Case studies

Battling Gender Discrimination

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Shyamvati Dhurve, from Ratamati village in the Betul district of Madhya Pradesh in central India, had to fight many battles to secure work for herself and other local women, under government schemes. Her actions led to a backlash from the authorities, and even harassment from her own brother-in-law who objected to the unwanted attention she was bringing to her family. However, with support from PACS and partner CASA, Shyamvati continues to assert her rights and supports members of her community to assert theirs.

Shyamvati Dhurve with her family in front of their house.

Fighting for the rights of community members

The road is long, winding through verdant forests and lush valleys and a gently rolling landscape. The village of Ratamati in the Betul district of central India is perched on top of a small knoll, a single concrete road making its way through the village and beyond. This is where you find everyone: boys and girls playing on the street, bullock carts being unharnessed after a day’s toil in the field, women unbundling firewood for the evening meal, and the obligatory cows, goats and street dogs getting in everyone’s way. 

Shyamvati Dhurve, aged 38, is busy making evening tea for everyone in the house, which includes her husband Dheeru, her daughters Surekha and Nikita, students of class 9 and class 5 respectively, and her son Ravindra, a student of class 3. As the family sits around on the floor mat on the small-but-tidy veranda, the discussion turns to her work in the village. 

‘I only studied till class 5, and my husband, who works as a agricultural labourer, is illiterate,’ says Shyamvati. ‘But that has not stopped us from doing whatever we can for our village.’ She looks to see if anyone needs more tea.

Forming self-help groups

It was in 2012 that Shyamvati met Santosh Evene, a village volunteer with the local PACS partner CASA, during a village contact programme. He encouraged her to form a self-help group (SHG) with other women in the village to address their concerns. The Meena Self Help Group was subsequently formed by Shyamvati and 10 other local women, while another group – the MGNREGA Sangathan (MGNREGA collective) – was formed, comprising 20 men and 20 women members.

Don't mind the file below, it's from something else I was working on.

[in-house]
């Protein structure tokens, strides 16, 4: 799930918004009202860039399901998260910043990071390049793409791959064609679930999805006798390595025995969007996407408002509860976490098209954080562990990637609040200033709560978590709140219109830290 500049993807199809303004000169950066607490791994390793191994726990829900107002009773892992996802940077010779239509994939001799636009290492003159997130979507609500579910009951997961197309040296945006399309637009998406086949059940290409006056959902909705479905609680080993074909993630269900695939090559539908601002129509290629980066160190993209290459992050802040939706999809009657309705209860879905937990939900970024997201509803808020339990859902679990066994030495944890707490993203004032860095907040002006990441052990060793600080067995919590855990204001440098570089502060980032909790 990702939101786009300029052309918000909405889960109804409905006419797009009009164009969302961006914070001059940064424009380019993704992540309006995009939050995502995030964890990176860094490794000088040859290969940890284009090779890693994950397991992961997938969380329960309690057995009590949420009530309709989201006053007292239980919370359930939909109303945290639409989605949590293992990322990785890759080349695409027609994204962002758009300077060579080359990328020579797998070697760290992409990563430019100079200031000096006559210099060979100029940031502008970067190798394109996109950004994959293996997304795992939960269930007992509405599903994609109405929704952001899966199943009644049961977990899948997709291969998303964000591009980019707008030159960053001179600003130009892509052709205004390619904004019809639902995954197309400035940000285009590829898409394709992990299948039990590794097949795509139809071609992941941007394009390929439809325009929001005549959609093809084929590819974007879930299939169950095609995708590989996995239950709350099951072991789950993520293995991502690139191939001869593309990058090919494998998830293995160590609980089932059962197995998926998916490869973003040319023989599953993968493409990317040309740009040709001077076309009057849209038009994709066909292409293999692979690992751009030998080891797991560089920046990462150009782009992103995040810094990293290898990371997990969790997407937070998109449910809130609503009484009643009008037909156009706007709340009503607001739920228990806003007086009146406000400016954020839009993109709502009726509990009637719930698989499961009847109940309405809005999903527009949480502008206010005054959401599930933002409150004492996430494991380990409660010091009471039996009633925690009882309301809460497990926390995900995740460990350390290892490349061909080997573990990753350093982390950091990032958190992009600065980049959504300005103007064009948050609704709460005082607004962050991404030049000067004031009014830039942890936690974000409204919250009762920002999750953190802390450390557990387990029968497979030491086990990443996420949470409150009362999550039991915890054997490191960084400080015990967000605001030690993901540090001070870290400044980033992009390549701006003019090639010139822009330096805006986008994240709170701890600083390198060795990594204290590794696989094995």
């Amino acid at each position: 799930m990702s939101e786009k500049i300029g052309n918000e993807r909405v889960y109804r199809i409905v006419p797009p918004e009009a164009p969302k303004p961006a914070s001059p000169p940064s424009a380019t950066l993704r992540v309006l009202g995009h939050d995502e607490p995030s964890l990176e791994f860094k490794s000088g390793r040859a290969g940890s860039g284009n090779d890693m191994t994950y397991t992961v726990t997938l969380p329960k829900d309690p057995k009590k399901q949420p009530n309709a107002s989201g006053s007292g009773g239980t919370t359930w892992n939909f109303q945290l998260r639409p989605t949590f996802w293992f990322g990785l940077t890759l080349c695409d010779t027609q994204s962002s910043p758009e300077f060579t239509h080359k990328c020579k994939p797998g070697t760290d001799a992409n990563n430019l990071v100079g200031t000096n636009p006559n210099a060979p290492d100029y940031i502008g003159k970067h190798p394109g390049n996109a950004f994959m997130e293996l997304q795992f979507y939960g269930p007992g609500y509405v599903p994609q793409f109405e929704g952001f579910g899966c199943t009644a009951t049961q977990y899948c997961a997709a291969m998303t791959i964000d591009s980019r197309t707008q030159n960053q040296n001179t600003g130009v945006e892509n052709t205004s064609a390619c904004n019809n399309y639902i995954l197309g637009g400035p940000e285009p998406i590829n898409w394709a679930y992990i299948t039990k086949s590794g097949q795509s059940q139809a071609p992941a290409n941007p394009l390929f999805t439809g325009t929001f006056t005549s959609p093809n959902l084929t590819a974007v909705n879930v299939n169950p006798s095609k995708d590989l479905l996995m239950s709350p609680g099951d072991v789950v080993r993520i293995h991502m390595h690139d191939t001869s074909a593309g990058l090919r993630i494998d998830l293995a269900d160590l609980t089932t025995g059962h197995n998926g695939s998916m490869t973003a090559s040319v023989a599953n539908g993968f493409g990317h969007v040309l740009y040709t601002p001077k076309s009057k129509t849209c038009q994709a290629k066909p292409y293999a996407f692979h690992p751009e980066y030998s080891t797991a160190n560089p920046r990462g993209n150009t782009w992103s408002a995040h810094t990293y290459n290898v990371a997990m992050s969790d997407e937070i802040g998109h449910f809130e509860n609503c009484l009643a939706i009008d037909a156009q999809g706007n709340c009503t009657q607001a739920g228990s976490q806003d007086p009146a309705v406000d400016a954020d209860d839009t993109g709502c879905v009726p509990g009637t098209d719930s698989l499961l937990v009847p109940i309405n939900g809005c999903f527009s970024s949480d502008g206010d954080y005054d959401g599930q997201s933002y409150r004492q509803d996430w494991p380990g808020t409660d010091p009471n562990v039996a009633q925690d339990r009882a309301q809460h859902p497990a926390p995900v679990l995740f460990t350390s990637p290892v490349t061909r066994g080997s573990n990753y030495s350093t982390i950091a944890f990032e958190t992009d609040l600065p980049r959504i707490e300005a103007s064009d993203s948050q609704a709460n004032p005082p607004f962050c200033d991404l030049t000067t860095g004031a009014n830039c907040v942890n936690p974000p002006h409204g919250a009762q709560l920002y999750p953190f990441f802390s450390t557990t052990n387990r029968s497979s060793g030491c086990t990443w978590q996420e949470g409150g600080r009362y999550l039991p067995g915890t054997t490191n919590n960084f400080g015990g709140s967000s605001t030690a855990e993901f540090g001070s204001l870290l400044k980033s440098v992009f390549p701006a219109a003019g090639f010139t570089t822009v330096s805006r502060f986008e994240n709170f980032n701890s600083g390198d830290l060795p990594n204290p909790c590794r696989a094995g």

Shyamvati explains: ‘People, generally, feel women do not make good leaders. Invariably, I had to go through a similar struggle. First, I had to address opposition from family members; second, I had to deal with patriarchal prejudices and resistance in the village, and third, I had to prove I was capable of handling people’s problems. For me, personally, it has been a challenging journey, but the biggest challenge has been the social construct – addressing patriarchal masculinity – crucial to achieving the goal of gender equity.’

Rright to work under MGNREGA

When she first formed the group, Shyamvati applied to the panchayat for work under the Mahatma Ghandi National Rural Employment Guarantee Act (MGNREGA), which guarantees rural households 100 days of paid work every year doing unskilled manual labour, but the panchayat was not willing to consider it. 

‘Panchayat members were uncomfortable with our group members demanding work under MGNREGA,’ she says. ‘By and large, the women of the group carry out proper and transparent implementation of government schemes, but the local panchayat leaders felt threatened. They felt challenged by the newly emerging leadership of the women of the village and began to create hurdles to their participation. It was not unusual for them to resort to undermining women’s morale by making baseless allegations against them, including character assassination. In my case, we were accused of having been “taught” by the local PACS partner to ask difficult questions, or of working on their behalf to fulfill their “agenda”, whatever that was.’

Because Shyamvati was assertive, the panchayat members were forced to give a receipt for every application she made. As a result, the panchayat had to start the work for which applications had been made, within 15 days. This was how the cement-concrete road in the village – the only one, – was constructed. But it did not mean that Shyamvati’s troubles were over.